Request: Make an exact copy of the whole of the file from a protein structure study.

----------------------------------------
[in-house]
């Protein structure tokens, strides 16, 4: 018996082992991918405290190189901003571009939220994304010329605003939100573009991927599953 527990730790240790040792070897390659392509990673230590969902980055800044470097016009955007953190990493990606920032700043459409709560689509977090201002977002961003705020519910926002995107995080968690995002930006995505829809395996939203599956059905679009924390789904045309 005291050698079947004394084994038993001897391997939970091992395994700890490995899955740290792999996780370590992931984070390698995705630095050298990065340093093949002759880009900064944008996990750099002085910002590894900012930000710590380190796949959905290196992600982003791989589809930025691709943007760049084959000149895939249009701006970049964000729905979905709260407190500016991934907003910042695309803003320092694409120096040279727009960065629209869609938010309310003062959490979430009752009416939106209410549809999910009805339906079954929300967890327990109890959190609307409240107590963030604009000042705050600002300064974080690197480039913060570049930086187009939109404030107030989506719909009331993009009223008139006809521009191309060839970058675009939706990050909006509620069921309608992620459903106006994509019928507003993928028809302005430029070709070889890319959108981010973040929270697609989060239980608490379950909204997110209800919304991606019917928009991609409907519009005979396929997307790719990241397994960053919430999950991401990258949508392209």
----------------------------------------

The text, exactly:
[in-house]
């Protein structure tokens, strides 16, 4: 018996082992991918405290190189901003571009939220994304010329605003939100573009991927599953 527990730790240790040792070897390659392509990673230590969902980055800044470097016009955007953190990493990606920032700043459409709560689509977090201002977002961003705020519910926002995107995080968690995002930006995505829809395996939203599956059905679009924390789904045309 005291050698079947004394084994038993001897391997939970091992395994700890490995899955740290792999996780370590992931984070390698995705630095050298990065340093093949002759880009900064944008996990750099002085910002590894900012930000710590380190796949959905290196992600982003791989589809930025691709943007760049084959000149895939249009701006970049964000729905979905709260407190500016991934907003910042695309803003320092694409120096040279727009960065629209869609938010309310003062959490979430009752009416939106209410549809999910009805339906079954929300967890327990109890959190609307409240107590963030604009000042705050600002300064974080690197480039913060570049930086187009939109404030107030989506719909009331993009009223008139006809521009191309060839970058675009939706990050909006509620069921309608992620459903106006994509019928507003993928028809302005430029070709070889890319959108981010973040929270697609989060239980608490379950909204997110209800919304991606019917928009991609409907519009005979396929997307790719990241397994960053919430999950991401990258949508392209």